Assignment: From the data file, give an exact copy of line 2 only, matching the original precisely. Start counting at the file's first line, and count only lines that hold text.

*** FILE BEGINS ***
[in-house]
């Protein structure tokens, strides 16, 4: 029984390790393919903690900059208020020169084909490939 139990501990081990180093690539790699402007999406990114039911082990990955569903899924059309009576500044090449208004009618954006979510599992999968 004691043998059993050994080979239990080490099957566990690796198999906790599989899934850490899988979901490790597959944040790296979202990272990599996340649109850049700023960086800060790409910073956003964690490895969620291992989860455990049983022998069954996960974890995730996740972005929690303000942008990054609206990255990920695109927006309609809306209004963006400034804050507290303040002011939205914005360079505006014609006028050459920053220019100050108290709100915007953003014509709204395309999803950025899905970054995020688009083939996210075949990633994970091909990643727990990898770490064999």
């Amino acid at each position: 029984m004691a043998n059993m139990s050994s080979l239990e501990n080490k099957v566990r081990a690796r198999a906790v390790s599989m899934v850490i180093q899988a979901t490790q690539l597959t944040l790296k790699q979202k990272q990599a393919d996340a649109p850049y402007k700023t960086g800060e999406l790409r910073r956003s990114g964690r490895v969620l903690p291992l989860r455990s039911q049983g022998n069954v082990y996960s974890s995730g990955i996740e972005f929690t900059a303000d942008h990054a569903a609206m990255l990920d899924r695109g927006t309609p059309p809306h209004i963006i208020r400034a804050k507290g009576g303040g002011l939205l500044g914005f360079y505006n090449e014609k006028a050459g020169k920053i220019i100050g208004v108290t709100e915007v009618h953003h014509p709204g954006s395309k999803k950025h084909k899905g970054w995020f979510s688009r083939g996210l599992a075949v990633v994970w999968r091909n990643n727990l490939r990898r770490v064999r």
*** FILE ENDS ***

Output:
């Protein structure tokens, strides 16, 4: 029984390790393919903690900059208020020169084909490939 139990501990081990180093690539790699402007999406990114039911082990990955569903899924059309009576500044090449208004009618954006979510599992999968 004691043998059993050994080979239990080490099957566990690796198999906790599989899934850490899988979901490790597959944040790296979202990272990599996340649109850049700023960086800060790409910073956003964690490895969620291992989860455990049983022998069954996960974890995730996740972005929690303000942008990054609206990255990920695109927006309609809306209004963006400034804050507290303040002011939205914005360079505006014609006028050459920053220019100050108290709100915007953003014509709204395309999803950025899905970054995020688009083939996210075949990633994970091909990643727990990898770490064999």